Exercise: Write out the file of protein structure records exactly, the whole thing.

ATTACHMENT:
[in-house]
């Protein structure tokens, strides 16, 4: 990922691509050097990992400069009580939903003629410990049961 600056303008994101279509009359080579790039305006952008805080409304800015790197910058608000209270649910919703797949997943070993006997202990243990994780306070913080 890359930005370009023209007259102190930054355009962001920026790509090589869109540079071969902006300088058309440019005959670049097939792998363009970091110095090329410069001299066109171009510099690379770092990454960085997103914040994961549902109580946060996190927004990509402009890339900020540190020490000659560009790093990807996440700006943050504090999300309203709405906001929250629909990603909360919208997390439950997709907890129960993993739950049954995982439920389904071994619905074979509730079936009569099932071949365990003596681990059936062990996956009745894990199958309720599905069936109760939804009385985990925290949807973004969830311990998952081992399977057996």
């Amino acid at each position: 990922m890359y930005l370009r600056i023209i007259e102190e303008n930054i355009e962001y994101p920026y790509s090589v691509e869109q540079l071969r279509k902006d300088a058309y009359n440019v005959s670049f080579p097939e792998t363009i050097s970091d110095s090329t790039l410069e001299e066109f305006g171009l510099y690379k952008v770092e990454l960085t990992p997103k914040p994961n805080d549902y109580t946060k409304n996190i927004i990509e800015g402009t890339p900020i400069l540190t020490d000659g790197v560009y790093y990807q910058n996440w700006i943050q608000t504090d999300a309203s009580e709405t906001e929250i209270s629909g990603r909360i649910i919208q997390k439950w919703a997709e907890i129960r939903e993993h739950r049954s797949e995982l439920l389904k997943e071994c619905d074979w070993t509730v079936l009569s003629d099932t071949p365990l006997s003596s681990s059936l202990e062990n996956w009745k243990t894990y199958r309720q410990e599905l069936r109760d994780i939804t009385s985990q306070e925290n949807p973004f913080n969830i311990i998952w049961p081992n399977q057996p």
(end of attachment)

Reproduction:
[in-house]
């Protein structure tokens, strides 16, 4: 990922691509050097990992400069009580939903003629410990049961 600056303008994101279509009359080579790039305006952008805080409304800015790197910058608000209270649910919703797949997943070993006997202990243990994780306070913080 890359930005370009023209007259102190930054355009962001920026790509090589869109540079071969902006300088058309440019005959670049097939792998363009970091110095090329410069001299066109171009510099690379770092990454960085997103914040994961549902109580946060996190927004990509402009890339900020540190020490000659560009790093990807996440700006943050504090999300309203709405906001929250629909990603909360919208997390439950997709907890129960993993739950049954995982439920389904071994619905074979509730079936009569099932071949365990003596681990059936062990996956009745894990199958309720599905069936109760939804009385985990925290949807973004969830311990998952081992399977057996």
């Amino acid at each position: 990922m890359y930005l370009r600056i023209i007259e102190e303008n930054i355009e962001y994101p920026y790509s090589v691509e869109q540079l071969r279509k902006d300088a058309y009359n440019v005959s670049f080579p097939e792998t363009i050097s970091d110095s090329t790039l410069e001299e066109f305006g171009l510099y690379k952008v770092e990454l960085t990992p997103k914040p994961n805080d549902y109580t946060k409304n996190i927004i990509e800015g402009t890339p900020i400069l540190t020490d000659g790197v560009y790093y990807q910058n996440w700006i943050q608000t504090d999300a309203s009580e709405t906001e929250i209270s629909g990603r909360i649910i919208q997390k439950w919703a997709e907890i129960r939903e993993h739950r049954s797949e995982l439920l389904k997943e071994c619905d074979w070993t509730v079936l009569s003629d099932t071949p365990l006997s003596s681990s059936l202990e062990n996956w009745k243990t894990y199958r309720q410990e599905l069936r109760d994780i939804t009385s985990q306070e925290n949807p973004f913080n969830i311990i998952w049961p081992n399977q057996p």